Unfortunately the information isn’t normally as explicit as .fileNotFound, but handling errors properly is always worth the investment. Ignoring an error entirely can be disastrous for your application. Don’t cut corners on this.

Err-ception: Propagating Your Errors

The error-first pattern is the backbone for safe communication between Node.js modules. When a method passes its errors to a callback, it no longer has to make assumptions on how an error should be handled. Instead of choosing between throwing or ignoring, errors get handled at the level that makes sense.

When you’re consistent with this pattern, errors can be propagated up as as many times as you’d like. This is especially important when throwing isn’t possible, like within a web application. If some method threw an error while attempting to read a file the whole server would crash. By propagating it up the callback has a chance to handle the error. And if that specific route doesn’t know to handle it, it can propagate up even farther to be handled with a 500 or 404 error page.

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if(err) {
  // Handle "Not Found"
  if(err.fileNotFound) return res.send('File Does not Exist');
  // Handle "No Permission"
  if(err.noPermission) return res.send('No Permission');
  // Propogate Other Errors, Express Will Catch Them
  return next(err);
}

Slow Your Roll, Control Your Flow

With a solid callback protocol in hand, there are endless possibilities for controlling your asynchronous flow. There are parallel flows, waterfall flows, and many more creative ways to direct asynchronous code. If you want to read in 10 different files, or make 100 different API calls, you no longer have to make them one at a time.

The async library can handle all this and more. And because it uses error-first callbacks, it’s incredibly easy to work with. Async can simplify and speed up your code, and hopefully keep you out of callback hell….

Bringing it all Together

To see all these concepts come together, check out some more examples on Github. And of course, you can always choose to ignore all of this callback stuff and go fall in love with promises… but that’s a whole other post entirely :)

Whether you love terminal customization or feel more Rand Paul with your ‘.bash_profile’, this tip will change your life. This is one of the first commands I run on a new machine, and it has been an invaluable tool for as long as I can remember.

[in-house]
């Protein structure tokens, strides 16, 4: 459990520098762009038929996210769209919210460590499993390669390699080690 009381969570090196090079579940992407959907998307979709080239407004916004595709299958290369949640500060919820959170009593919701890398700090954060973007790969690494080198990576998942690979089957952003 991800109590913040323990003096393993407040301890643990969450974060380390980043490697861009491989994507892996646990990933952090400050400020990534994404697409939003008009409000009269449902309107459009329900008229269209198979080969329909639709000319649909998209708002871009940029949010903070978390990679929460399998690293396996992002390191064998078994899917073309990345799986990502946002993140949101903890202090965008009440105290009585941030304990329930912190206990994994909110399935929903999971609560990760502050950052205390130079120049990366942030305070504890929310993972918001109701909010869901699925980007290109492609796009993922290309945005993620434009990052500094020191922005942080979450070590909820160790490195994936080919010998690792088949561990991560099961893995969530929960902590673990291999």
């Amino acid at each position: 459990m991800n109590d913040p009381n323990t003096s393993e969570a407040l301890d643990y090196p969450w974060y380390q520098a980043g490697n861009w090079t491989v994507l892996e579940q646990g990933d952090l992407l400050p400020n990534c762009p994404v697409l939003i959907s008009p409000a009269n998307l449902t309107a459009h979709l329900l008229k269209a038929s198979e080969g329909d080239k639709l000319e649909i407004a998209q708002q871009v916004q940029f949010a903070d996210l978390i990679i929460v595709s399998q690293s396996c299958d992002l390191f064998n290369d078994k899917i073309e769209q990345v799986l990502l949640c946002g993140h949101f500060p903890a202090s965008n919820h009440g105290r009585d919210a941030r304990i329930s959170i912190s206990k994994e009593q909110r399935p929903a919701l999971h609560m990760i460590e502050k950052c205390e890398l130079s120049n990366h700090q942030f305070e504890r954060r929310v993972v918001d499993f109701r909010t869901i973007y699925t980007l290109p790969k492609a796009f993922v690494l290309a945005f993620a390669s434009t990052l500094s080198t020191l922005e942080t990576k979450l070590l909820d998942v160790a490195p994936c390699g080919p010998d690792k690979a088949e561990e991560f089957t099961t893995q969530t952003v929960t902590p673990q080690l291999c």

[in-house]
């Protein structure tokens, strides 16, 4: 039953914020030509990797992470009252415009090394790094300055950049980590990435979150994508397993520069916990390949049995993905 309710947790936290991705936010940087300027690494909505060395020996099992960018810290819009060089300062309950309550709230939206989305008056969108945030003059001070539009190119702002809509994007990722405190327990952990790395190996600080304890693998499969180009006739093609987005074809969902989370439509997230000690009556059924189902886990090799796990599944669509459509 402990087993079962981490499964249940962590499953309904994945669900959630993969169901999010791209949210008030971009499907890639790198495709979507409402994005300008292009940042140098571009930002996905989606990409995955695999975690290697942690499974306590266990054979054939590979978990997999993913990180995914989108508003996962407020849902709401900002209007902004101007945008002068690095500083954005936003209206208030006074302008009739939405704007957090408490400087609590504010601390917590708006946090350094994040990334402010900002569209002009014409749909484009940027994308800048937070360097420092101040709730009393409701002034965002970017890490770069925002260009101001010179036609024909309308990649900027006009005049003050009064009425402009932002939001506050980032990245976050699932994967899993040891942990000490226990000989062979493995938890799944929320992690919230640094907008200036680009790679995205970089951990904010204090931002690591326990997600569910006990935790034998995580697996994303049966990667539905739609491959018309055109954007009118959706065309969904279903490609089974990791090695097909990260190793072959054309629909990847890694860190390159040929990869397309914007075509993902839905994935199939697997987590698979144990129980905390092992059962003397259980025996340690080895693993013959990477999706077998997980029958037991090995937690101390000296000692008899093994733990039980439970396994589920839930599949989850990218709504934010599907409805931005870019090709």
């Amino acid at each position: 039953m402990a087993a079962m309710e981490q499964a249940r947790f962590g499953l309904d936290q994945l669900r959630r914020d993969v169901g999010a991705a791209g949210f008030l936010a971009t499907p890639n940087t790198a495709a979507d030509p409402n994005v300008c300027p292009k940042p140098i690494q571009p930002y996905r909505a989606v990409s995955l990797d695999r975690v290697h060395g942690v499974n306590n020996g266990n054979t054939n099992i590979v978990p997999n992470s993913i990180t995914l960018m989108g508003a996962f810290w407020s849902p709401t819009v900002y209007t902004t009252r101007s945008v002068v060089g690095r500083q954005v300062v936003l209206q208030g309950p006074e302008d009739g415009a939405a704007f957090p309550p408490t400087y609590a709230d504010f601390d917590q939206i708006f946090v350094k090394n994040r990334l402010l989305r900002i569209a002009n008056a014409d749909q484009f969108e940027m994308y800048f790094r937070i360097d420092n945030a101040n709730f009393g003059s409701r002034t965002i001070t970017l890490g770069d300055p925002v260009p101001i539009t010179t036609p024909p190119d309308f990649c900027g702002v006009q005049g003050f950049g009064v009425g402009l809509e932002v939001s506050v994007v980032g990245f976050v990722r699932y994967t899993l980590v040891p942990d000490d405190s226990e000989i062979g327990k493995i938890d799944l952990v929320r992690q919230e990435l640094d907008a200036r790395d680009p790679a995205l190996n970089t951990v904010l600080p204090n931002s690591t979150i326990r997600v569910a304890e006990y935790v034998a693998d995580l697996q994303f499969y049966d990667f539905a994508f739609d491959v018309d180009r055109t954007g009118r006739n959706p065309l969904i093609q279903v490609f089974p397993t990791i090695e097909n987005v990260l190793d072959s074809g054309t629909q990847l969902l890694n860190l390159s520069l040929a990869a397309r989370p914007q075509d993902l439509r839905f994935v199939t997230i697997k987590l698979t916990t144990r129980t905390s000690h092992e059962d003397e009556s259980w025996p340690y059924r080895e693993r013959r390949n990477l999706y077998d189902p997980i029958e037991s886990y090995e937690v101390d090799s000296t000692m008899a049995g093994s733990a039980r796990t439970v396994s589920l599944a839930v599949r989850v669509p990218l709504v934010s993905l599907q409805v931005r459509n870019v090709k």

git config --global alias.lg "log --color --graph --pretty=format:'%Cred%h%Creset -%C(yellow)%d%Creset %s %Cgreen(%cr)%C(bold blue)<%an>%Creset' --abbrev-commit"

― via Filipe Kiss

This command creates a new ‘git lg’ alias to use instead of the default ‘git log’. What does running git lg do exactly? It turns this mess:

git log example

into this:

git lg example

Beautiful, isn’t it? You get more information above the fold by removing the noise. And as an added bonus, you can see your branches ebb and flow across your repository. This can be super helpful for navigation and rebasing, and invaluable when used in merge-based workflows like GitHub’s.

#lifehackz.


Follow @FredKSchott for more discussion and git tips. Got any favorites of your own? I’d love to see them. Leave a comment below and spread the productivity/joy.

A new stable version of Node was released last Wednesday, and with it came the newest version of npm. This update included a lot of big fixes, but the most visible change is that ‘install —save’ now prepends a caret (^) instead of a tilde (~).

What does this mean for you? Well, first you should understand the difference between the two. In the simplest terms, the tilde matches the most recent minor version (the middle number). ~1.2.3 will match all 1.2.x versions but will miss 1.3.0. This has been the default behavior of ‘—save’ since the start, and you are probably already comfortable seeing it in your package.json. The caret, on the other hand, is more relaxed. It will update you to the most recent major version (the first number). ^1.2.3 will match any 1.x.x release including 1.3.0, but will hold off on 2.0.0. npm’s semantic versioning parser clarifies the distinction: